Electronics and Semiconductors

Electric vehicle sales to decline in 2020 but not harshly

25 May 2020

Electric vehicle (EV) sales are forecasted to fall 18% in 2020 globally because of the impact of the coronavirus pandemic, according to BNEF, Bloomberg’s primary research service.

Sales of combustion engine cars are set to drop even faster this year at a 23% decline. And while the outbreak of COVID-19 will interrupt 10 straight years of growth, the long-term outlook for EVs in the automotive market is forecast to accelerate in the years ahead.

BNEF shows electric models accounting for 58% of new passenger car sales globally by 2040 and 31% of the whole car fleet. EVs will also make up 67% of all municipal buses on the road by the same year, plus 47% of two-wheelers and 24% of light commercial vehicles.

Currently, there are more than 7 million passenger EVs on the road, together with more than 500,000 e-buses, almost 400,000 electric delivery vans and trucks and 184 million electric mopeds, scooters and motorcycles.

The market for EVs is set to rise substantially as nearly all major automotive OEMs have thrown their weight into EVs as more consumers become interested in the technology and to help curb the spread of greenhouse gases.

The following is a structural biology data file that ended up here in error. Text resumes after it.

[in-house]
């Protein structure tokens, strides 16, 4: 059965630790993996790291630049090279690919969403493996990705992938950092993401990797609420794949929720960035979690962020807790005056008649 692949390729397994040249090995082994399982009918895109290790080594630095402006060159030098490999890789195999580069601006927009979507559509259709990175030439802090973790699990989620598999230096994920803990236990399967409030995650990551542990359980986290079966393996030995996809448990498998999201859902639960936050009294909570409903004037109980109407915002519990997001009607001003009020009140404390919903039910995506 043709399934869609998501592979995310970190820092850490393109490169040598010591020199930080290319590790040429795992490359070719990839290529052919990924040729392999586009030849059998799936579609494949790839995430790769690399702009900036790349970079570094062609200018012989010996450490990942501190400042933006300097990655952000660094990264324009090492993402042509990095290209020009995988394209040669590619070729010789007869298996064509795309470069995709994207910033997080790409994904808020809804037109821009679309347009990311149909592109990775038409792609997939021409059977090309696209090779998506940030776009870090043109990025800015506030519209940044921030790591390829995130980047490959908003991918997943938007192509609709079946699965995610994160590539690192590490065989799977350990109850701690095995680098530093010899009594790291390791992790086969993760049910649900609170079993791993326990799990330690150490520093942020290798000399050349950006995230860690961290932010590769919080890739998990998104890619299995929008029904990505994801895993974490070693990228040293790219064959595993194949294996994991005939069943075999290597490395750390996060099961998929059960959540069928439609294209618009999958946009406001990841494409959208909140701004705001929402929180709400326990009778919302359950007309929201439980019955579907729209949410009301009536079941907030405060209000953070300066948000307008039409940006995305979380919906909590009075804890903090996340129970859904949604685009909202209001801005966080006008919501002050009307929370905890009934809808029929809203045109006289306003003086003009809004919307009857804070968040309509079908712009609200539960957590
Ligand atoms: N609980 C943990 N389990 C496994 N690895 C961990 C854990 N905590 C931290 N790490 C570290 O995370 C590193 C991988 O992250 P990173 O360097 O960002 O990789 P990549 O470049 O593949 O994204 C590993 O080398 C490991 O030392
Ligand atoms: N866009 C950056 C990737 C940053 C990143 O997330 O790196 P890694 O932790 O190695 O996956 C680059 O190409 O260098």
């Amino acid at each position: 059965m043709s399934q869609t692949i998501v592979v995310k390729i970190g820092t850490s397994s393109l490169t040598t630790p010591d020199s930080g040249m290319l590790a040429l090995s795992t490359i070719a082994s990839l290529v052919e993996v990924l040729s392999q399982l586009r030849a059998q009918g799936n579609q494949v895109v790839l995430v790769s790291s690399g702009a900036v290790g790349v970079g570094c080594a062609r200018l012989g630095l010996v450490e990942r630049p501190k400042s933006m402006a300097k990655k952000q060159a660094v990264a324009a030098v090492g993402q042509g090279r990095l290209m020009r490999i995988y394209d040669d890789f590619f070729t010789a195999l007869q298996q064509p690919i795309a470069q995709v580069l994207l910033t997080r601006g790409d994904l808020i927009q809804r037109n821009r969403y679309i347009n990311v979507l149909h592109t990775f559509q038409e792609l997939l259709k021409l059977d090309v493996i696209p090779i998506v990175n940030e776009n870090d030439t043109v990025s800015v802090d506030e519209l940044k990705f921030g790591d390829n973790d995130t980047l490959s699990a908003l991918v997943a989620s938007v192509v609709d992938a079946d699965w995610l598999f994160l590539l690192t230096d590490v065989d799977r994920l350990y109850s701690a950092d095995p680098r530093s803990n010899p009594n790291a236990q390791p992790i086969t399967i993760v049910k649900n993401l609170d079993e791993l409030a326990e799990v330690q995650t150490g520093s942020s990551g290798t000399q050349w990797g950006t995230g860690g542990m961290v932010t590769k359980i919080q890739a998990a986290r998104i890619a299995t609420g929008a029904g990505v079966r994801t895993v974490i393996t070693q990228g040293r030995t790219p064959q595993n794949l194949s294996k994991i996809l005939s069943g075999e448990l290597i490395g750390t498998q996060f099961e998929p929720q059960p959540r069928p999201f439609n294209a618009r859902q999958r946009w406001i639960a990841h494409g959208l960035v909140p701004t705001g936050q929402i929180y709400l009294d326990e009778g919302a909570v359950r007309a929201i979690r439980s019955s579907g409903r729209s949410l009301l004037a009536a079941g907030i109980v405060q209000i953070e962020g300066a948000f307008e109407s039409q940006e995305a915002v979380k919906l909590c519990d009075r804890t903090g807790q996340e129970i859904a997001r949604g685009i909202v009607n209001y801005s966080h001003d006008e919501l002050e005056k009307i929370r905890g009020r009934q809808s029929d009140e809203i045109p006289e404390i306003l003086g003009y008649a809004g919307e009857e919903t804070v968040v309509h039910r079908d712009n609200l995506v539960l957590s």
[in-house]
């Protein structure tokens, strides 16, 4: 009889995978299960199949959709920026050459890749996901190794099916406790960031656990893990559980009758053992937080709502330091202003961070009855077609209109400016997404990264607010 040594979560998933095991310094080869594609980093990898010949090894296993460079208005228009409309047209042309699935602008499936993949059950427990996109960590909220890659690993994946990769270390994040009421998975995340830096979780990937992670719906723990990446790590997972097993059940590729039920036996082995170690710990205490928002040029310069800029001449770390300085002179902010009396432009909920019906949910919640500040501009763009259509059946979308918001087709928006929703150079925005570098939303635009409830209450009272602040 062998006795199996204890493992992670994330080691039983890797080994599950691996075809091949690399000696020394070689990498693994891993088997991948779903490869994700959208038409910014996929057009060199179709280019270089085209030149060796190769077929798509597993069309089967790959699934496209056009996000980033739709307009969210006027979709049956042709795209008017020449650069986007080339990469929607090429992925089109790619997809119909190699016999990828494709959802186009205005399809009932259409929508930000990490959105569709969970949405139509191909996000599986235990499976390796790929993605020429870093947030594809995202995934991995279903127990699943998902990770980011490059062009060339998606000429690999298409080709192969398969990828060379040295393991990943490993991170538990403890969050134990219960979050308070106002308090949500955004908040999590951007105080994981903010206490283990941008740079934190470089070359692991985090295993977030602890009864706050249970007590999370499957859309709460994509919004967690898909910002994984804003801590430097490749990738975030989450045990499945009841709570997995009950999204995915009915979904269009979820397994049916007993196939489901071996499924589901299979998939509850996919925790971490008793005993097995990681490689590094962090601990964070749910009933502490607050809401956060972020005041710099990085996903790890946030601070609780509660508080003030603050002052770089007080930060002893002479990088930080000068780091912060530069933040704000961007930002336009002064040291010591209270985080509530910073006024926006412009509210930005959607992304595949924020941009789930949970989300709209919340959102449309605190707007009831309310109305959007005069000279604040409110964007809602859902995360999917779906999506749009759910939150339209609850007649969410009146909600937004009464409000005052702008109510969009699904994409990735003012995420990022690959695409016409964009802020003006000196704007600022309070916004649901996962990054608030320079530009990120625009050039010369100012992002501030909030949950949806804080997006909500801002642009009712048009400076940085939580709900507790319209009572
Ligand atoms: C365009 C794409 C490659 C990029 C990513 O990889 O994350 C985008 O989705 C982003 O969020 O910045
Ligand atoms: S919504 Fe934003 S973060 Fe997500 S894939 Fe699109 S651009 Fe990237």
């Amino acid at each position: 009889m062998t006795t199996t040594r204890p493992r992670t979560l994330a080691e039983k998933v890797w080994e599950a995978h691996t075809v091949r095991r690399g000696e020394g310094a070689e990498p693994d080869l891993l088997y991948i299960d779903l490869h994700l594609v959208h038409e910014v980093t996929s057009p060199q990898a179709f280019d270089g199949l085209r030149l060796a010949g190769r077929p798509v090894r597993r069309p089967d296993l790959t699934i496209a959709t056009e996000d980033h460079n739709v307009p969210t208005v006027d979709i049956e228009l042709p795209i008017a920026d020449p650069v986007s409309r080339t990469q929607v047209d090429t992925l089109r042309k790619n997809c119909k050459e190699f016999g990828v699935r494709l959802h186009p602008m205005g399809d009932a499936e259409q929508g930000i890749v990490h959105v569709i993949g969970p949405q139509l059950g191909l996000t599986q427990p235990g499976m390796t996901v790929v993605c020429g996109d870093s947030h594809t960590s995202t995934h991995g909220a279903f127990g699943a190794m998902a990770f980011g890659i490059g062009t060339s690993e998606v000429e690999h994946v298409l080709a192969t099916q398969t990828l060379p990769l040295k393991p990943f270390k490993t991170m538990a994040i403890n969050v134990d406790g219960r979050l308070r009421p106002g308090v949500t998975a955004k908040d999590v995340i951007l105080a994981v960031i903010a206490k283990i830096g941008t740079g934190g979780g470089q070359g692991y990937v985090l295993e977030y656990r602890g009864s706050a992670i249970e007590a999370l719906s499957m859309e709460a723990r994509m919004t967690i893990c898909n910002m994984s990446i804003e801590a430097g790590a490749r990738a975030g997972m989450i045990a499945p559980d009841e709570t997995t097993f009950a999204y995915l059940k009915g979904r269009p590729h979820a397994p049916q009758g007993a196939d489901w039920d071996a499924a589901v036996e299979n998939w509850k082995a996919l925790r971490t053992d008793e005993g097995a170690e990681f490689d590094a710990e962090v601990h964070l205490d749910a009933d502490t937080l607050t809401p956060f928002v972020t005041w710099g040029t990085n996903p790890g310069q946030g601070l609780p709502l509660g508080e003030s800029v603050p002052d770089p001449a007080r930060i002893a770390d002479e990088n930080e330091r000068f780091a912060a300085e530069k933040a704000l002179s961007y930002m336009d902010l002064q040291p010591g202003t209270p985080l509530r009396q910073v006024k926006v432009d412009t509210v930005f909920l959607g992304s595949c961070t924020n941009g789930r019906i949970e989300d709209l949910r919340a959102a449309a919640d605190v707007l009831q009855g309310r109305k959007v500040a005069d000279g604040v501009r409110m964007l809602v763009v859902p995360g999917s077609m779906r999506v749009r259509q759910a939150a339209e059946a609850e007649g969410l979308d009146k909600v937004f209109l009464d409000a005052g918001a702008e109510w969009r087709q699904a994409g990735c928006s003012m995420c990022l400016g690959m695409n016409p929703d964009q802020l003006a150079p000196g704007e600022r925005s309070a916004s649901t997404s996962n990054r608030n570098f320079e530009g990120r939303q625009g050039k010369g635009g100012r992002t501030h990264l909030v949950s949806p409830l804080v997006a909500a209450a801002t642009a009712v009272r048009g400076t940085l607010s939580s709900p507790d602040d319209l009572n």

Two years ago, GM announced it was closing five production and part plants in order to double its resources to develop electric and self-driving vehicles. GM expects 75% of its global sales to come from battery-EV architectures. But GM is not the only automotive OEM going in this direction. Ford also announced a similar plan that would include an $11 billion investment for restructuring its business with an electrification strategy. BMW is also planning to have 25 electrified models on the road by 2025.

Late last year, GM and LG Chem announced plans to invest more than $2 billion to mass-produce battery cells for future EVs.

“The Covid-19 pandemic is set to cause a major downturn in global auto sales in 2020,” said Colin McKerracher, head of advanced transport for BNEF. “It is raising difficult questions about automakers’ priorities and their ability to fund the transition. The long-term trajectory has not changed, but the market will be bumpy for the next three years.”

Fully autonomous vehicles or so-called robotaxis are set to play a much larger role in the late 2030s as the deployment of advanced driver assistance systems (ADAS) and the build-out of sensor supply chains accelerates.

To contact the author of this article, email PBrown@globalspec.com


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